Trump Slowly Wades Back Into Choppy Health Care Waters

In the hours and days after President Donald Trump and Speaker Paul D. Ryan, R-Wis., made a decision to pull a GOP-crafted measure aimed at repealing and replacing the Obama administration's 2010 health law, the chief executive and his top aides signaled the effort was dead.

In the wake of last week's failed GOP effort to kill the Affordable Care Act, the Trump administration has indicated it could likely get a revised bill passed on a second try with support from just a few Democrats who are concerned with the present law.

Trump said on Tuesday he still thinks healthcare reform can happen "very quickly" in Washington, but he did not offer any specifics on how it could get done, or what would be changed from the previous bill.

Multiple House Republicans said they've heard from constituents who want to still repeal the Affordable Care Act and hope the issue isn't dead.

So hard that in his late February news conference, Trump was moved to say: "I have to tell you, it's an unbelievably complex subject".

WASHINGTON (AP) - Senate Republicans and White House officials sounded ready to abandon efforts to repeal and replace the nation's health care law, at least for now, even as House Republicans - and the president himself - insisted Tuesday they were not ready to give up. "But I think the idea that the president has put out there is that if people want to float ideas and suggestions on how we can grow this vote and get to a majority, he'll entertain them". The bill, which died last week before coming to a vote, was caught between two factions of the Republican Party - the conservatives in the Freedom Caucus and the Republican Study Committee, who found it to be too close to Obamacare, and the party moderates concerned with loss of coverage. Keeping Planned Parenthood and the border wall out of the spending bill would greatly improve its chances to get necessary Democratic votes in the Senate, although conservatives in both chambers might object.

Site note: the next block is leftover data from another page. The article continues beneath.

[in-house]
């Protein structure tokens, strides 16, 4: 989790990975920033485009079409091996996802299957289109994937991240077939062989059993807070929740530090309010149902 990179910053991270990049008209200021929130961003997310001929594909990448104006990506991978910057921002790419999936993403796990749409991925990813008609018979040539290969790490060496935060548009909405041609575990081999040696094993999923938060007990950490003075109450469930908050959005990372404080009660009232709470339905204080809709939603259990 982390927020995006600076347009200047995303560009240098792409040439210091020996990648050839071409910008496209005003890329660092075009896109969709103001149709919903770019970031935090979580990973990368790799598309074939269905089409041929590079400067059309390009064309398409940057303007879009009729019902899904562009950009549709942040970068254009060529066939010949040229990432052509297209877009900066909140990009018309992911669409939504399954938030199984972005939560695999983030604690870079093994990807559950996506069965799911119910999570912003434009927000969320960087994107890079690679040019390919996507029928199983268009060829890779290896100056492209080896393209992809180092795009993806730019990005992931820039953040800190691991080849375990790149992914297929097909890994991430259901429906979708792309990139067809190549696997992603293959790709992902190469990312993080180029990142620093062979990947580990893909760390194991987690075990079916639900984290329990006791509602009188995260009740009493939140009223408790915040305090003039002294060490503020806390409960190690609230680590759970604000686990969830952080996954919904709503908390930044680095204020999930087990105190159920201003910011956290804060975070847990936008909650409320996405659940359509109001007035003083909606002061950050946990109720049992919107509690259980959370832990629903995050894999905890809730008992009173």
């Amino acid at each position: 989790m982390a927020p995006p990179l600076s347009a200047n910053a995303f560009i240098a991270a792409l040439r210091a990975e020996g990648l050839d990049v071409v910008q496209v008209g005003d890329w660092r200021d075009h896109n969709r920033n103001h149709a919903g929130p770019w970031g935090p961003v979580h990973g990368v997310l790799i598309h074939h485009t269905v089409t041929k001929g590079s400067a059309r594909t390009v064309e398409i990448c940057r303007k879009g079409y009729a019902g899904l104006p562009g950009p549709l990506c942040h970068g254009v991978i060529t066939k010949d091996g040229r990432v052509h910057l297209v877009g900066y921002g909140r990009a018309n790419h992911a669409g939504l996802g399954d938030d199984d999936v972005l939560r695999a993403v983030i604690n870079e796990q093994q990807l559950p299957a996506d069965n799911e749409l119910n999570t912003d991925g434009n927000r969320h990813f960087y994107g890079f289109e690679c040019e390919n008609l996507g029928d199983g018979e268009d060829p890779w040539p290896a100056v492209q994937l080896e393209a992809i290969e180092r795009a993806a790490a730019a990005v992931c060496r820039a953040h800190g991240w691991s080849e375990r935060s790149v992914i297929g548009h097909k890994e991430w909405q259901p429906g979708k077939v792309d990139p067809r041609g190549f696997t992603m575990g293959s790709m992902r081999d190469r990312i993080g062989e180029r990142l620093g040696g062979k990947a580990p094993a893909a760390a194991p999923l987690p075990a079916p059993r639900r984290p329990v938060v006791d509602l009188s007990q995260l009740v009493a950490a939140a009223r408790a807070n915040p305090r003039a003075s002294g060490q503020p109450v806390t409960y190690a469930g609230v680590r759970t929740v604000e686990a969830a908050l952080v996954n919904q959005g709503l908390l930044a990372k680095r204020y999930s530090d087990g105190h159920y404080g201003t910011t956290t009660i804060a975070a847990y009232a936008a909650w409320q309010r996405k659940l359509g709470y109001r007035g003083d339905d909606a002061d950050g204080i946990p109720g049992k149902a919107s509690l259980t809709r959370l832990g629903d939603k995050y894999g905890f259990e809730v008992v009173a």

Ryan is siding with conservatives - and the GOP-unification case - by arguing the party's differences are more about politics than policy. And House Speaker Paul Ryan - despite saying Friday that "Obamacare is the law of the land" - appears ready to keep going as well.

White House Press Secretary Sean Spicer said Monday the president and his aides have received calls from unnamed Democrats offering to work with the administration. "Obviously we do, but we're not going to discuss those (publicly)", Meadows said.

"To actually just talk one-on-one with no leadership, no anybody, other than just members in the room and say "OK what are your objections?"

"We are going to be doing a great job", Trump added in his remarks to senators Tuesday night. Fifty-seven percent said Obamacare should be completely repealed, but that's an 11-point drop since the February McClatchy-Marist poll.

To accomplish that, Republicans need at least eight Democrats on their side to get new legislation to Trump's desk. "We can then discuss these suggestions in our caucus and be prepared at the earliest possible time to go forward", she wrote.

  • Leroy Wright